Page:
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Genome Res. 2015 Jan;25(1):100-10. doi: 10.1101/gr.175653.114. Epub 2014 Oct 23.

Intron evolution in Neurospora: the role of mutational bias and selection.

Author information

1
Department of Evolutionary Biology, Evolutionary Biology Centre, Uppsala University, SE-752 36 Uppsala, Sweden; Department of Molecular Evolution, Biomedical Centre, Uppsala University, SE-751 24 Uppsala, Sweden.
2
Department of Evolutionary Biology, Evolutionary Biology Centre, Uppsala University, SE-752 36 Uppsala, Sweden;
3
Department of Evolutionary Biology, Evolutionary Biology Centre, Uppsala University, SE-752 36 Uppsala, Sweden; hanna.johannesson@ebc.uu.se.

Abstract

We used comparative and population genomics to study intron evolutionary dynamics in the fungal model genus Neurospora. For our investigation, we used well-annotated genomes of N. crassa, N. discreta, and N. tetrasperma, and 92 resequenced genomes of N. tetrasperma from natural populations. By analyzing the four well-annotated genomes, we identified 9495 intron sites in 7619 orthologous genes. Our data supports nonhomologous end joining (NHEJ) and tandem duplication as mechanisms for intron gains in the genus and the RT-mRNA process as a mechanism for intron loss. We found a moderate intron gain rate (5.78-6.89 × 10(-13) intron gains per nucleotide site per year) and a high intron loss rate (7.53-13.76 × 10(-10) intron losses per intron sites per year) as compared to other eukaryotes. The derived intron gains and losses are skewed to high frequencies, relative to neutral SNPs, in natural populations of N. tetrasperma, suggesting that selection is involved in maintaining a high intron turnover. Furthermore, our analyses of the association between intron population-level frequency and genomic features suggest that selection is involved in shaping a 5' intron position bias and a low intron GC content. However, intron sequence analyses suggest that the gained introns were not exposed to recent selective sweeps. Taken together, this work contributes to our understanding of the importance of mutational bias and selection in shaping the intron distribution in eukaryotic genomes.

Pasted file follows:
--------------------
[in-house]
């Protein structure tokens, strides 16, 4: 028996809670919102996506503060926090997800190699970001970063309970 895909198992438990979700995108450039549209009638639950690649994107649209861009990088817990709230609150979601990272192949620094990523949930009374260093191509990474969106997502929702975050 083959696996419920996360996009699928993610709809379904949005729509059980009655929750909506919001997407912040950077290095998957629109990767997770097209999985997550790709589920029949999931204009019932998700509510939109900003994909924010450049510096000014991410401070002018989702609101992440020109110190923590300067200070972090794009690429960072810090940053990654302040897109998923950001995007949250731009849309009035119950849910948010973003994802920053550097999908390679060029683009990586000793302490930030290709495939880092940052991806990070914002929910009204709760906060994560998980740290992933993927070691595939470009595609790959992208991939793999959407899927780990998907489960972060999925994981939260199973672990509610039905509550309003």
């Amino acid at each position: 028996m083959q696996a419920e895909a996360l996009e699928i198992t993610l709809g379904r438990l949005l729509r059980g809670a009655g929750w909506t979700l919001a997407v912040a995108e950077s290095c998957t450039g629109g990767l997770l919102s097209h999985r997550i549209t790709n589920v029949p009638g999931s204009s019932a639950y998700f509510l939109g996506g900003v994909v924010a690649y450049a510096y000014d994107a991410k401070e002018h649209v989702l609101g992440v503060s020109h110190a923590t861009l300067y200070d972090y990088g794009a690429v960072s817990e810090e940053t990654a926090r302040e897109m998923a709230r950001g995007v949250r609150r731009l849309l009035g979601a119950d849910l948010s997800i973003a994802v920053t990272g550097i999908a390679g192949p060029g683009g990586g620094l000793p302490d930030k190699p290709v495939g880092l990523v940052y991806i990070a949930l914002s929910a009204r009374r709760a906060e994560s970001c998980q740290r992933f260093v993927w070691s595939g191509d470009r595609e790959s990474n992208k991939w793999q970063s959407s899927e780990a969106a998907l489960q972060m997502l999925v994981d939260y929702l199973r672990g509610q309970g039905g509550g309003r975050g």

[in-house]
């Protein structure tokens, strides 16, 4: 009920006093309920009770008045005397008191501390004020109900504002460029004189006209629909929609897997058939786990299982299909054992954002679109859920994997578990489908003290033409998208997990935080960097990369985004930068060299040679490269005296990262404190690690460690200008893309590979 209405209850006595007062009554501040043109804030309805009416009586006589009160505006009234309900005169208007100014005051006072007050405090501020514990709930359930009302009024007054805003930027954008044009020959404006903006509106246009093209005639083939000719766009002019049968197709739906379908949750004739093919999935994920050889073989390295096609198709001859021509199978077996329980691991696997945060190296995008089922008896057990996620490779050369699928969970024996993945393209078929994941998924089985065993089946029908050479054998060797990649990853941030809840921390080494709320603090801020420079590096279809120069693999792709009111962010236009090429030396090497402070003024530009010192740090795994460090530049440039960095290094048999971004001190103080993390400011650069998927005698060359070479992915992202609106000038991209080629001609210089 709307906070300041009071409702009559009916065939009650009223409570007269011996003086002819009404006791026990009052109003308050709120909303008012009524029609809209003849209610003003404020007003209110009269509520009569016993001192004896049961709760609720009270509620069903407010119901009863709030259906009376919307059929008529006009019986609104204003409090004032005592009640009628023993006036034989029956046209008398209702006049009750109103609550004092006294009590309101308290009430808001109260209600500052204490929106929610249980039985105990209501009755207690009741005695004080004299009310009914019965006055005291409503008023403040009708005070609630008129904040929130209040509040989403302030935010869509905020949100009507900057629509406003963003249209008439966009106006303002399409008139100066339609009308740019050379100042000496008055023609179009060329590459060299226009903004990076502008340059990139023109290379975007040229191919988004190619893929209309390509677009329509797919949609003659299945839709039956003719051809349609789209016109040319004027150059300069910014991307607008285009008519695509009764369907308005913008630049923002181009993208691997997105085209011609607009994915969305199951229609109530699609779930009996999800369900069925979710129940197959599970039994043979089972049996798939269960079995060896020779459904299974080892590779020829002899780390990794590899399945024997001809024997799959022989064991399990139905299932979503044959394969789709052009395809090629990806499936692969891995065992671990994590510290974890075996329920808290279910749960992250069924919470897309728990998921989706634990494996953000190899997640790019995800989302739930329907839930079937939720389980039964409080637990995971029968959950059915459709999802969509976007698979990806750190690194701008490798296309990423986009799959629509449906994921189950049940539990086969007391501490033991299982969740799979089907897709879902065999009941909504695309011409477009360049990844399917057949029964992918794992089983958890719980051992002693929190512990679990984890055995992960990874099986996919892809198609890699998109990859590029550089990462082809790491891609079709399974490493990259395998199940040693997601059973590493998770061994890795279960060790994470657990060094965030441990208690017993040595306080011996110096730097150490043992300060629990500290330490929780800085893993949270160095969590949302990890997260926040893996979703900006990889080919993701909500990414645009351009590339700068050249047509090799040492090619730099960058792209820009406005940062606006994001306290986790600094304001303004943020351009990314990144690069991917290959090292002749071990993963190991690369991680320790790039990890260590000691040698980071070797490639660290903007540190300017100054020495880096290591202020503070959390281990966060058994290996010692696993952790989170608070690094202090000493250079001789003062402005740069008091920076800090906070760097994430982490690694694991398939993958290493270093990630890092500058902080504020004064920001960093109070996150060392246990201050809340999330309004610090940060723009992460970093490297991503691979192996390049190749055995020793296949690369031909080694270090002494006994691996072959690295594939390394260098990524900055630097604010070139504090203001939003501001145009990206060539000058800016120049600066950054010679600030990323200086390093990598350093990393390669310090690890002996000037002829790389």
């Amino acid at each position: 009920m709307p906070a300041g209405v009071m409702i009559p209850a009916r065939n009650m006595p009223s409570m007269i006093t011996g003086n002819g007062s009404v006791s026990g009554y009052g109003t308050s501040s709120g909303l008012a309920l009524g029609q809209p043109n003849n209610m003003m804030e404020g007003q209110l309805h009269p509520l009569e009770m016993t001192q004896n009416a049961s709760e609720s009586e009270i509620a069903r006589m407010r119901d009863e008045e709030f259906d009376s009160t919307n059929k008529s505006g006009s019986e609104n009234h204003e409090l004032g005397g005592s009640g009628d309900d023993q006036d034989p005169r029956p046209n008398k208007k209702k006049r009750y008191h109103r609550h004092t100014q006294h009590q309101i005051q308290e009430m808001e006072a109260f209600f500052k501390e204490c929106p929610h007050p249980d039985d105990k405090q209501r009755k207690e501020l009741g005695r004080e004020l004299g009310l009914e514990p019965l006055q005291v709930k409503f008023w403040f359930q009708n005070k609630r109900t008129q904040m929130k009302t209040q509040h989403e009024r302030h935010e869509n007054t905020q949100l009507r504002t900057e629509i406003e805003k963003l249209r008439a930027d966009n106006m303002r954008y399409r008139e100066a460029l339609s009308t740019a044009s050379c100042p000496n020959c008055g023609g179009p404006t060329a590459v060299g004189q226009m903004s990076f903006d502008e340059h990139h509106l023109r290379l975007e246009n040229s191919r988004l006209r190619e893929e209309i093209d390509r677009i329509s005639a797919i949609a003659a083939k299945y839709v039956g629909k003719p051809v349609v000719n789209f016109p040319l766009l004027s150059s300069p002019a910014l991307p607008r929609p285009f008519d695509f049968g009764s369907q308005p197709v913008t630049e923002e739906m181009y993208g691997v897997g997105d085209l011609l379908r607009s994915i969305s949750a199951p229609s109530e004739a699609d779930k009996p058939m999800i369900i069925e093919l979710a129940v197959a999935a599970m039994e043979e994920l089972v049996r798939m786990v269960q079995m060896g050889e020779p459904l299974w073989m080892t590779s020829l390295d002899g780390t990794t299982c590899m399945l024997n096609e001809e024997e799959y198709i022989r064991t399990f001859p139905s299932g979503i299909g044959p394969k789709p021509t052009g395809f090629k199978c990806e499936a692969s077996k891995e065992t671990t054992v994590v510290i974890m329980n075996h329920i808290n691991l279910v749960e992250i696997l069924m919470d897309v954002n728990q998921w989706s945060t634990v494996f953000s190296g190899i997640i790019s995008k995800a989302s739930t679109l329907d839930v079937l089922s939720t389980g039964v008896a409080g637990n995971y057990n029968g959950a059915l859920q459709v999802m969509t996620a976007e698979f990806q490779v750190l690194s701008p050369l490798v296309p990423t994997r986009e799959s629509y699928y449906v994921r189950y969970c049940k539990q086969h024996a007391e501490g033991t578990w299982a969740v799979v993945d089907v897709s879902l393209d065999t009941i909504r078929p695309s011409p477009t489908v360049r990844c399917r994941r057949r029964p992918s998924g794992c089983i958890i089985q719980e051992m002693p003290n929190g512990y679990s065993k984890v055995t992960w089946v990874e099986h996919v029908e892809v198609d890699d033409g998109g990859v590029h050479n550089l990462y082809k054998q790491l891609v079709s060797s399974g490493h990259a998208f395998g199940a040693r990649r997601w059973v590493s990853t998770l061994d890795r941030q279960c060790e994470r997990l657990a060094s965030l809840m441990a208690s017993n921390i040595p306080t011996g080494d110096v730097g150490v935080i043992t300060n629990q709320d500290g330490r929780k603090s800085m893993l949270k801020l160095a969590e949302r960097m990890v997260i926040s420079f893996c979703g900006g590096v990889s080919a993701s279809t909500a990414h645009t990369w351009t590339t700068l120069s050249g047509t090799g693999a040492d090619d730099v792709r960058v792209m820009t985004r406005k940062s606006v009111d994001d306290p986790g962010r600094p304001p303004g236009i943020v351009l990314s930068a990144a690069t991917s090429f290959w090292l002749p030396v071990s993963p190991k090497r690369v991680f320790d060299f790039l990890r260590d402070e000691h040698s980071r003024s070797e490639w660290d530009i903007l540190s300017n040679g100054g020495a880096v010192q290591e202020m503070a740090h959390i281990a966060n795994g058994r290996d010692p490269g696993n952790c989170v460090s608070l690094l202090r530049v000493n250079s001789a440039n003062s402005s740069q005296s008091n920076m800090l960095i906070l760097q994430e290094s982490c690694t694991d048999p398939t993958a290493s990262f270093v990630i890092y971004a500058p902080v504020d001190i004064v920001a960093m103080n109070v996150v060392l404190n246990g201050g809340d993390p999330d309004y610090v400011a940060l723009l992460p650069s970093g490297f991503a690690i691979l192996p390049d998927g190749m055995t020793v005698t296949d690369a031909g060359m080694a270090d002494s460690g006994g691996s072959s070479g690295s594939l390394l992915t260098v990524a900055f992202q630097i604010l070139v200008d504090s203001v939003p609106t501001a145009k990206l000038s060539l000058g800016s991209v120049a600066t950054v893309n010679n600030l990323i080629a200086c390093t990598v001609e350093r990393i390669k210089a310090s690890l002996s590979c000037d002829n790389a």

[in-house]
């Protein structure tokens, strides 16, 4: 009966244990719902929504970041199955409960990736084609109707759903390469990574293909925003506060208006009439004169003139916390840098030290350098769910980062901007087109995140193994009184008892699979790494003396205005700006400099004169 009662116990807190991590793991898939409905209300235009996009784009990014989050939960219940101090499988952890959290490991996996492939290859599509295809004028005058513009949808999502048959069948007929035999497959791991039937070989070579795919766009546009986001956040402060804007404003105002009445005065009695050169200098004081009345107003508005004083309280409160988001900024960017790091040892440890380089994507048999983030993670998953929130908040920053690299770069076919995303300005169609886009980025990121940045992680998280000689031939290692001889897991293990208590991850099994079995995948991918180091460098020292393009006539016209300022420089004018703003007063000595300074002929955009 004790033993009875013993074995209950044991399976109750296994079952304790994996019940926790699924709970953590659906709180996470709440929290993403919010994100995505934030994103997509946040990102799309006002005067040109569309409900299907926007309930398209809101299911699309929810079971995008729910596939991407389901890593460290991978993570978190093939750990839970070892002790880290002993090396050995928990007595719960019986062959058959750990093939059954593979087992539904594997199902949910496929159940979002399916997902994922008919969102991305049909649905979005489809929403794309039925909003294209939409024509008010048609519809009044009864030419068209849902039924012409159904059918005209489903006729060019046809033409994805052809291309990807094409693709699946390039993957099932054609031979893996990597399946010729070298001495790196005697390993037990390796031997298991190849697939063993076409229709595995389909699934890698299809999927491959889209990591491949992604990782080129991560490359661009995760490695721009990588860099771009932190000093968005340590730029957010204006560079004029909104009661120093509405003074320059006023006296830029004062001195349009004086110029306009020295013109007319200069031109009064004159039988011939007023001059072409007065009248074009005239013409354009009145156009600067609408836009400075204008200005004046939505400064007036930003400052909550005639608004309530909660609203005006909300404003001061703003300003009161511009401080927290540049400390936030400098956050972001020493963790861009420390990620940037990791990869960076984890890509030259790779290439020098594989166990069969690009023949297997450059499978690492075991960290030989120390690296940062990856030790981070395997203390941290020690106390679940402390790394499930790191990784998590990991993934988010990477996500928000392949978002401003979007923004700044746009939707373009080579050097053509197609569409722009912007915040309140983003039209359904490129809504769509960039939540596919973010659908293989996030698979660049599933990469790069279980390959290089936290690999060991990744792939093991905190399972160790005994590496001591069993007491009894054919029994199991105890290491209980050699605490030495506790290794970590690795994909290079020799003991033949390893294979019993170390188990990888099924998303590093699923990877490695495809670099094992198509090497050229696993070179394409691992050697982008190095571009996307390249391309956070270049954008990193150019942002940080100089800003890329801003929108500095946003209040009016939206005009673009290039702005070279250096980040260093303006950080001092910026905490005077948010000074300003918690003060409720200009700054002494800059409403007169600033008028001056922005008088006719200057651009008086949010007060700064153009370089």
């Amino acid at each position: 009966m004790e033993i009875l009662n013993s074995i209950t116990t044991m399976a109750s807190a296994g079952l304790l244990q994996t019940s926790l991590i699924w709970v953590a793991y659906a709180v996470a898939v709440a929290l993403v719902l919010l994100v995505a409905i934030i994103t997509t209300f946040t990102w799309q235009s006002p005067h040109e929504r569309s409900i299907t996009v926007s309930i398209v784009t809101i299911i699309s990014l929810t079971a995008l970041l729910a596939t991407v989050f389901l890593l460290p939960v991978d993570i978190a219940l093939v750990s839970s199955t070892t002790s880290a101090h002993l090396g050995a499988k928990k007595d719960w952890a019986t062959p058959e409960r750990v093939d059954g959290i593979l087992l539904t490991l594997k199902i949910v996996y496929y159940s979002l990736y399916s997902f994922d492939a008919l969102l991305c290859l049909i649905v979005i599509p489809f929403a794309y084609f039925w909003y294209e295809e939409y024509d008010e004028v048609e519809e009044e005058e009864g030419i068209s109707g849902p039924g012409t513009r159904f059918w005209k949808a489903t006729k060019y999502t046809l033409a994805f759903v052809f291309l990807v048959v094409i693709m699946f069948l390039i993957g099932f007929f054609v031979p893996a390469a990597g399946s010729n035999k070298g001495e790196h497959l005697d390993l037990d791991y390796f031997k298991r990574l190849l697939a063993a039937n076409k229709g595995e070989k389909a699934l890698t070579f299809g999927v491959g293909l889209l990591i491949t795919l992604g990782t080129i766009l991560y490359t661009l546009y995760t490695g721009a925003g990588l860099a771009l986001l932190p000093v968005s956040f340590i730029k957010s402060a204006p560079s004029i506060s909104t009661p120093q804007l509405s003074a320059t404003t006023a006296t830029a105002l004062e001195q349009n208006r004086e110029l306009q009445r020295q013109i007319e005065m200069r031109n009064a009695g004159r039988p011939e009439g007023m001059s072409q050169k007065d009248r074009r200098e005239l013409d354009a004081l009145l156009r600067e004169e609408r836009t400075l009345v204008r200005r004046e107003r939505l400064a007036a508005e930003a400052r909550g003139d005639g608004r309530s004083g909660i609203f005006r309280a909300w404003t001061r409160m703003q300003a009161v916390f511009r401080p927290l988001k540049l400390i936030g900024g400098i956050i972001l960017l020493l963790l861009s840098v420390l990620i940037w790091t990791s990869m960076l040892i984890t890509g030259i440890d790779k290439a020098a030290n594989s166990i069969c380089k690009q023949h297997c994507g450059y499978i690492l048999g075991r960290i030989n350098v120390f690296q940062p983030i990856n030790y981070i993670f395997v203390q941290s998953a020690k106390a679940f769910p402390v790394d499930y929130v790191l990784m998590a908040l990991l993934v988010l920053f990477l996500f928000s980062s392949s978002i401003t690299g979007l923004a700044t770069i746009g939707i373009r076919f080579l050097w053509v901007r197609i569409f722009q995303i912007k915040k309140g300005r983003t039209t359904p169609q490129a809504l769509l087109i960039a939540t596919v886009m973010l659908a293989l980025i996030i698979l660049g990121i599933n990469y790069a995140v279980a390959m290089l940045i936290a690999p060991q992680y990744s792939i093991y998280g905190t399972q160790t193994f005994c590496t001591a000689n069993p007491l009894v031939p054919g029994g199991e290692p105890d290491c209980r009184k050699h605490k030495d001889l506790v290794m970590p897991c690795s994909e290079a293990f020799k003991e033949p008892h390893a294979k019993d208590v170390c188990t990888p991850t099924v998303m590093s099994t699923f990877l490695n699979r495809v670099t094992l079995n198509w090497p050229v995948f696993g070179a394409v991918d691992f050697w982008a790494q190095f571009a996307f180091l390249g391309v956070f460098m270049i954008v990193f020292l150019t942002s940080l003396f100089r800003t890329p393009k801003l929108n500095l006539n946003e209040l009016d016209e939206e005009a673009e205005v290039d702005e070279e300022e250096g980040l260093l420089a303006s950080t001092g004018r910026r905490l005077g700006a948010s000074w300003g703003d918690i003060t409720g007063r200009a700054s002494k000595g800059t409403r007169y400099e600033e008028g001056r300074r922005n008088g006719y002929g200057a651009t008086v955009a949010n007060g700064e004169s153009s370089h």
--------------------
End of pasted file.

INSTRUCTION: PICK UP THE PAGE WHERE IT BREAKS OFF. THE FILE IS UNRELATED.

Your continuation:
PMID:
25342722
PMCID:
PMC4317165
DOI:
10.1101/gr.175653.114
[Indexed for MEDLINE]
Free PMC Article

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